Jumping Dog: Expert Advice on How to End This Dog Behaviour (Easily!)

How to Deal with a Jumping Dog

Jumping Dog Behavior

Every dog owner must eventually deal with some unwanted behaviors on the part of their four legged companions.Some of the most frequently encountered training problems with puppies and dogs alike are jumping on people and performing those amazing feats of escape.

Jumping up on people

Jumping up on people can be a cute trick for puppies, but it quickly becomes a problem behavior as the dog gets older, larger and heavier.

A very heavy dog can easily knock a child or even a small adult of his or her feet, so jumping on people can be a dangerous problem as well as an annoying one.

The reason puppies and older dogs jump on people is obvious – they are excited and happy to see them. Many people are reluctant to discourage this exuberant behavior, but it is important to redirect that happiness and energy in other ways.

Many well meaning owners, family members and friends inadvertently encourage this jumping up behavior by picking the puppy up, kissing it or otherwise providing encouragement.

This type of inconsistency is anathema to proper dog training, and in order for the dog to be trained not to jump, every member of the family must recognize and accept the importance of the training.

If one member of the family allows the dog to jump up while other family members do not, the dog will understandably become confused and frustrated. The training must be firm, kind and consistent in order to be effective.

Click Here to Learn How to Deal with the Dog Jumping

Behavior and Other Dog Training Issues 

This “shaking hands” posture

One way to redirect the dog’s happiness and excited ness from jumping is to teach him to lift his paw when greeting you.

This “shaking hands” posture is an acceptable way for the dog to show his happiness and his respect. Many people even teach their dogs to do simple tricks, like rolling over, instead of jumping on people.

Escaping and roaming the neighborhood

A responsible dog owner would never dream of allowing his or her dog to roam the neighborhood freely. Allowing a dog to roam on its own is irresponsible, dangerous (to the dog and the neighborhood), and probably even illegal.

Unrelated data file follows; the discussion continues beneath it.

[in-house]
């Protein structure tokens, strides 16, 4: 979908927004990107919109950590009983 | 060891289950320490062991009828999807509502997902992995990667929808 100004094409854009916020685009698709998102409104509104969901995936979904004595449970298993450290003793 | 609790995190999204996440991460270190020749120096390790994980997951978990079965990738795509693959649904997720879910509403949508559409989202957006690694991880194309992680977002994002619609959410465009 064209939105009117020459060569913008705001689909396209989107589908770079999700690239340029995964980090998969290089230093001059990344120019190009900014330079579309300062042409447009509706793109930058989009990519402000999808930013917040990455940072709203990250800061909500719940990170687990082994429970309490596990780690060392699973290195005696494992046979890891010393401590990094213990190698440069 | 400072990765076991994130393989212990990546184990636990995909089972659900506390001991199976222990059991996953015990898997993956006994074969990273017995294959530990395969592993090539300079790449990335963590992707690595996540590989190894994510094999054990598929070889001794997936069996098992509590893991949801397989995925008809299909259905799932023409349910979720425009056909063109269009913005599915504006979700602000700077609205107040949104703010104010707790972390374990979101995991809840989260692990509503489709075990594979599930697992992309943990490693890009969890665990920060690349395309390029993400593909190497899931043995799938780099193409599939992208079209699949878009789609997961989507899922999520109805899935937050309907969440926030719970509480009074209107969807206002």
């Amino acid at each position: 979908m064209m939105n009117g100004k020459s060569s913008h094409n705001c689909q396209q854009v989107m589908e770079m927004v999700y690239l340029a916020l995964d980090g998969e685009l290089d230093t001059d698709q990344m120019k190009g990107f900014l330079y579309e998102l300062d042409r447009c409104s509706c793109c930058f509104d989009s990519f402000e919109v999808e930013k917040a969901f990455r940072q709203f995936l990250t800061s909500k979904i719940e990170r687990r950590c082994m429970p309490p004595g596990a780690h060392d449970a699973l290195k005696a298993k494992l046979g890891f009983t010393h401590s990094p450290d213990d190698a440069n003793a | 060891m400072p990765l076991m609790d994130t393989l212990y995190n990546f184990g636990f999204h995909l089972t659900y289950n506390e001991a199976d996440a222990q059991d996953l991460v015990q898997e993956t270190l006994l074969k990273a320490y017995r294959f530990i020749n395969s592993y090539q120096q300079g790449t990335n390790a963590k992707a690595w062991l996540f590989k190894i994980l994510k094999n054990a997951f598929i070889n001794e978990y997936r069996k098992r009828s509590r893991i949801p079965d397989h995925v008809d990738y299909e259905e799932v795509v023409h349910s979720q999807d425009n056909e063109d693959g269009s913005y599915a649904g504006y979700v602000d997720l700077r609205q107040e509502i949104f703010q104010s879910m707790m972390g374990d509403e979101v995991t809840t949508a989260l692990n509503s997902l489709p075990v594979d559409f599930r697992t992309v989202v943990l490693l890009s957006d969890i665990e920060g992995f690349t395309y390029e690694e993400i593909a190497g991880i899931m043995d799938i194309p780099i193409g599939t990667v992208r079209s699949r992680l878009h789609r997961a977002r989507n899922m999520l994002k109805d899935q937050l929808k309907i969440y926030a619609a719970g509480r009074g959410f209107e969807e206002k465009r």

Most towns have ordinances which prohibit dogs from being allowed to roam around free, so you could be in legal trouble if your dog is found wandering the neighborhood unattended.

Of course sometimes that wandering dog is not the owner’s idea, and many dogs perform amazing feats of escape when left on their own.

The temptations for unattended dogs are many, including passing bicycles, joggers, children, cats and other dogs. It is much easier to prevent escapes than to recapture a loose dog, so let’s talk about some preventative measures every dog owner can take.

Removing the motivation to escape is a big part of the solution. A bored dog is much more likely to spend his day plotting the great escape.

A dog that is surrounded by everything he or she needs, like lots of toys, a soft bed, and plenty of fresh clean, water, is more likely to spend his or her day contentedly sleeping or playing with toys until the owner returns.

In addition, a dog with lots of pent up, unused energy is likely to try to escape. Try incorporating several vigorous play sessions with your dog into your daily routine.

Make one of those play sessions right before you leave. If your dog has a chance to work of his or her energy, chances are he or she will sleep or relax much of the day.

Of course dealing with the dog is only half the problem. It is also important to make the property as escape proof as possible, through proper fencing and other measures.

For dogs that dig, it may be necessary to extend the fence underground by placing metal stakes in the ground every few feet.